Ahhh, Paris, the City of Light. I’m sending out a toast to my friends in France this week, to celebrate that luminous city and some intriguingly perplexing people who happen to be there. One of those people, let’s just call him “Mr. Puzzle”, has produced, in perfect proportion, a tiny replica of a palace which is also the world’s largest museum. We circle to the first arrondissement and marvel at I. Pei’s Pyramid to begin our cultural immersion. Presently, perhaps, we head straight to the most famous of art works housed therein, DaVinci’s Mona Lisa (is her smile impish? perturbed? pleased?) … only to find that it cannot be found. What sorcery is this? Go ask Brian.
|The Louvre by Brian Young|
Brain Young, that is, aka Mr. Puzzle, the brilliant, baffling and inimitable puzzle producer from Queensland. His shop is well stocked in the finest puzzles the world has to offer, many of which are designed and crafted by his own hands using exotic Australian hardwoods. His limited editions often reflect a specific location or famous landmark, such as his award winning Big Ben sequential discovery puzzle. His newest offering, another sequential discovery puzzle, is “The Louvre”, a mini model of the famous museum crafted from indigenous prized Papua New Guinean Rosewood. A nice engraving of the museum façade adorns the puzzle’s front surface, which is studded with metal ornamentation. There is a hole on top, purportedly for a flag pole, and you are given a few instructions. You must search the Louvre, recover the lost masterpiece, and raise the French flag high in victory, to solve the intended puzzle properly. Since the painting is hidden inside, protectively placed, this is technically a puzzle box. Anyway I’ve made plenty of exceptions for Brian Young's work in the past, it’s much too much fun to pass up. The Louvre has three separate locks to deduce – did you think security would be lax here? – including a novel mechanism Brian invented previously (part of the infamous SMS Telephone Box, one of the most difficult puzzle boxes ever invented). I wrote about that one last year, after months had gone by without a single person in the world having solved it. The lock from that box which is recreated here is almost identical, pardoning polarity, but easier to navigate, thanks to the ability to see a bit of what is going on at that point. How kind of Brian, he must have felt guilty about the SMS torture box – err, telephone box. The Louvre is truly enjoyable. Like a leisurely stroll through the famous museum, it is enlightening, rewarding and satisfying.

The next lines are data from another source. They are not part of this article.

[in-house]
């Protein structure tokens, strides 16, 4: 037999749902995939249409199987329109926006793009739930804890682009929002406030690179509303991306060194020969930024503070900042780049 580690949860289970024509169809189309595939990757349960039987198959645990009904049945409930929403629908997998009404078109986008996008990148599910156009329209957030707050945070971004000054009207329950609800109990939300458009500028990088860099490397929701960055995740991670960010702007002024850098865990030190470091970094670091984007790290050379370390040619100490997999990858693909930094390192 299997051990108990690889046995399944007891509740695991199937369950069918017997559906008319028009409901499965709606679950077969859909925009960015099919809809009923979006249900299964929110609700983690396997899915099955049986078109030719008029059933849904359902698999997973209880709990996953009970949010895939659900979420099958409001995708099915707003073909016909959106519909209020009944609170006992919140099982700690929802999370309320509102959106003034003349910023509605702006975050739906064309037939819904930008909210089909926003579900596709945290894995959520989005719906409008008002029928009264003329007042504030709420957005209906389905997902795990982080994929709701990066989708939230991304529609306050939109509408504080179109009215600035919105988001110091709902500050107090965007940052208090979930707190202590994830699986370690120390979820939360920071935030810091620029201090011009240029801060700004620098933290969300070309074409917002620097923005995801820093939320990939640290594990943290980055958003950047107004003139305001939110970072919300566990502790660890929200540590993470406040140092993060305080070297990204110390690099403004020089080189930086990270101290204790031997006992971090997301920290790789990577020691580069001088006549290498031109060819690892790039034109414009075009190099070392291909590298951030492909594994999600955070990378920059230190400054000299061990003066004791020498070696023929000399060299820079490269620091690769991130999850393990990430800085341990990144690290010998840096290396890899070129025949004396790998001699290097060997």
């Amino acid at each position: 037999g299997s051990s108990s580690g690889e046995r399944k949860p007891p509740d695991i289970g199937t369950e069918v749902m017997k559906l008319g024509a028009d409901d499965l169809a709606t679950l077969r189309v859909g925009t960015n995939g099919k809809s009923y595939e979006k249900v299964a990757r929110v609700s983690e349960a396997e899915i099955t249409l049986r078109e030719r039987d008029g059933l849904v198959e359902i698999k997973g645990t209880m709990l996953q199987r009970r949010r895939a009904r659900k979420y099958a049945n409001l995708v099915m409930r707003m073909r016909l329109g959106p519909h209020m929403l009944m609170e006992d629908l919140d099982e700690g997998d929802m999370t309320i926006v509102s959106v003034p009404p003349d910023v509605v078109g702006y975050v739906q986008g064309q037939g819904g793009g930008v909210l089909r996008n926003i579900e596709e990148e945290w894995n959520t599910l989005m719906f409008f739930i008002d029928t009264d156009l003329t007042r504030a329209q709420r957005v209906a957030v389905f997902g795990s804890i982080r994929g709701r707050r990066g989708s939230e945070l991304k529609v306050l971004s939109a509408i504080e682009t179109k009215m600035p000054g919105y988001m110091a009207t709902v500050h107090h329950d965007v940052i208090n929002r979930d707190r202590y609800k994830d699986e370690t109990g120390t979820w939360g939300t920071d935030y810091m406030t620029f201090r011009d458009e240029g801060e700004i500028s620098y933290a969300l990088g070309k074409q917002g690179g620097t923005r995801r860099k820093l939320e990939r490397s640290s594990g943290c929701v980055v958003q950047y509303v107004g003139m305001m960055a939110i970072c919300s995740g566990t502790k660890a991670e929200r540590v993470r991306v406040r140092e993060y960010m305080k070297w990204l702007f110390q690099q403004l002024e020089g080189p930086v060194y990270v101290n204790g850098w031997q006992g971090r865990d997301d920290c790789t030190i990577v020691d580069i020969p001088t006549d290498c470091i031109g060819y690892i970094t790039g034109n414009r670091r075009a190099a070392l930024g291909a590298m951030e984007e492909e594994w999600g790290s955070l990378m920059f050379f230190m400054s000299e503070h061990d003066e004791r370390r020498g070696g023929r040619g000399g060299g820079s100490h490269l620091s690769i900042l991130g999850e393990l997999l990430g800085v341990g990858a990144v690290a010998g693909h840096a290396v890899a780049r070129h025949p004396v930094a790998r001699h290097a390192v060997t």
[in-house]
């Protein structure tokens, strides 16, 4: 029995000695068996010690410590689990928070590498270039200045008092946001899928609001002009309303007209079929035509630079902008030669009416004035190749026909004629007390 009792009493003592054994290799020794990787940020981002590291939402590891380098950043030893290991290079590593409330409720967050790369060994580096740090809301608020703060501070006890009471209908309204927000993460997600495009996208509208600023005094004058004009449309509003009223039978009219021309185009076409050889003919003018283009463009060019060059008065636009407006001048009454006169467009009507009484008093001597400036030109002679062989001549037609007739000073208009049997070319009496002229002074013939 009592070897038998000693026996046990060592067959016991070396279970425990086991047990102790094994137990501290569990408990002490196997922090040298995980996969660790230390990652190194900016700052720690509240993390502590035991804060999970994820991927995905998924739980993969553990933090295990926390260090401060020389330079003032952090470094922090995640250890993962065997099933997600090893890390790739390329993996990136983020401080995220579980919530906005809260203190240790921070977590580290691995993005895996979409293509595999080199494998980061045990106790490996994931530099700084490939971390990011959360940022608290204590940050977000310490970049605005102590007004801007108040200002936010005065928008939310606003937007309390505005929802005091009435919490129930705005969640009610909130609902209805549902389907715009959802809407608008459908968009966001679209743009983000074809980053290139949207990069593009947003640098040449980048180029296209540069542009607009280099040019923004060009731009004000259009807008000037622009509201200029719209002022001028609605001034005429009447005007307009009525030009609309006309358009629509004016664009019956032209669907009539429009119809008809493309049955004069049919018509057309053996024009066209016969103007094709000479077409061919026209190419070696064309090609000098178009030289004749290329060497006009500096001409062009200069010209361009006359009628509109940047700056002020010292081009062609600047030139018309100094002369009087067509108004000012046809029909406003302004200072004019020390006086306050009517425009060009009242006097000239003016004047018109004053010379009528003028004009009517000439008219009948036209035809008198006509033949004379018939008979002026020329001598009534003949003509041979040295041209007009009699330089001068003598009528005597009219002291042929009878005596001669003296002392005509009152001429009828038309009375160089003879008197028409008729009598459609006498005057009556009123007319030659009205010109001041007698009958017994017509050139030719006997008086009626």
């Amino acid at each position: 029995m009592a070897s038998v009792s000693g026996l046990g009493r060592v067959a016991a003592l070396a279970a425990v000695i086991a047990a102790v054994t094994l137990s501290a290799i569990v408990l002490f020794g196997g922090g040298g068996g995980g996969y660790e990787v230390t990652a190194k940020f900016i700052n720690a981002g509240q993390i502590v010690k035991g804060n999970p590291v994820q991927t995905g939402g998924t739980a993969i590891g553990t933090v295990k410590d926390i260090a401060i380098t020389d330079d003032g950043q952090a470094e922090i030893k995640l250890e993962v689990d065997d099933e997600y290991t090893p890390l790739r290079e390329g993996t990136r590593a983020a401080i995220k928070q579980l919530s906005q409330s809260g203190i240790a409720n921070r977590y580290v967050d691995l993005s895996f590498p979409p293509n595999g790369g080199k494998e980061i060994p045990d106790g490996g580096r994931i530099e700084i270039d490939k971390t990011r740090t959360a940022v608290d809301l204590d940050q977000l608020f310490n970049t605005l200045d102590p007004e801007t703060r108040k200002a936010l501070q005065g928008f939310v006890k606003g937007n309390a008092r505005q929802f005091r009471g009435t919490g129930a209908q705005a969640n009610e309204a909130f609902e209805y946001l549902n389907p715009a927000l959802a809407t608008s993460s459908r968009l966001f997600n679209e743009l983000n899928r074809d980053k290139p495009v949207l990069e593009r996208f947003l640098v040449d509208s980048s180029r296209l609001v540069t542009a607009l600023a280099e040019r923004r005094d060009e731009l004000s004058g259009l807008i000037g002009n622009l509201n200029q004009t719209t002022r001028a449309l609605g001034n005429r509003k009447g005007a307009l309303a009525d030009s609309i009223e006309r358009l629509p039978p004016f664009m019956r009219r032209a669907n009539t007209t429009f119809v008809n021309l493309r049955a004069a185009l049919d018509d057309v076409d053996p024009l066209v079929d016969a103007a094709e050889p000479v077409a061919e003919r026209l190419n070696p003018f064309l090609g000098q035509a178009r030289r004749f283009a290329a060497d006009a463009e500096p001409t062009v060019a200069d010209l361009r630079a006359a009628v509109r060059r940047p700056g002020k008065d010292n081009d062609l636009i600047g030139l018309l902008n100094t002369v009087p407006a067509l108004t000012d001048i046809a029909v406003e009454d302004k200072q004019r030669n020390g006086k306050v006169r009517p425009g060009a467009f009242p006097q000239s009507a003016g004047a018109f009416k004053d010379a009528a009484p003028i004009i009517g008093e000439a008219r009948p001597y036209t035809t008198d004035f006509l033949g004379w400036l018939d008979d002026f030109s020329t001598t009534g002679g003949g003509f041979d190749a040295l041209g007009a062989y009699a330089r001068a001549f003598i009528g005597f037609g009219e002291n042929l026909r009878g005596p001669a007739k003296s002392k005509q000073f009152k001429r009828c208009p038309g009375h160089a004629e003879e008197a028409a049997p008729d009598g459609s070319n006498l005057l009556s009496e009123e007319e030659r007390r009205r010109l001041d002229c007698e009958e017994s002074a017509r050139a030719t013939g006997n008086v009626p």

|Mercifully, this puzzle makes you feel like saying merci|
Continuing with the French theme, I politely present the unofficial cocktail of intoxicated Parisian puzzlists. This ideal pairing packs a historic punch – it’s named after a deadly World War I machine gun, after all. And it contains gin, naturally, the favored ingredient of many of my inebriated puzzle pals. While there’s evidence of the drink’s existence in the mid 1800’s (Dickens mentions it tangentially in personal papers from an 1867 trip to Boston), it didn’t become the famous “French 75” until dubbed so at the New York Bar in Paris, popularized during the American Prohibition era. Made with gin, lemon, sugar and champagne, the deliciously deceptive drink is particularly potent. In the words of the British novelist Alec Waugh (brother to the more famous Evelyn Waugh), it’s “the most powerful drink in the world.”
|Pineapple in Paris (perhaps a French 37?)|
Not content with this most classic of cocktails, I purposefully pondered a slight modification - I just couldn’t leave it as is. Puzzle people are among the most warm, welcoming and hospitable on the planet, and what better symbol of those virtues than the pineapple? No? Trust me, look it up. So for the official unofficial cocktail of imbibing Parisian puzzlers I substituted pineapple cider for the champagne. The delightful result is an incredibly pleasing, playful variation on the classic. I certainly encourage all interested potion purists to order the Soixante Quinze while in Paris and toast the day. However, if luck might have it, and you find yourself in possession of pineapple cider (in pineapple possession, that is to say), give this one a try. Cheers, mes amis.
|You'll fall in Louvre with this pair|
Pineapple in Paris
1 oz gin
1 oz simple syrup
¾ oz fresh lemon juice
3 oz pineapple cider (use champagne for the classic French 75)
Shake all ingredients but the bubbles over ice and strain into a flute. Add bubbles on top and garnish with a twist. Or the Mona Lisa made out of citrus peels. à votre santé!
In parting, perhaps you noticed an interesting pattern pervasive on these ingeniously penned pages. How often does it appear?
For more about Brain Young, aka Mr. Puzzle: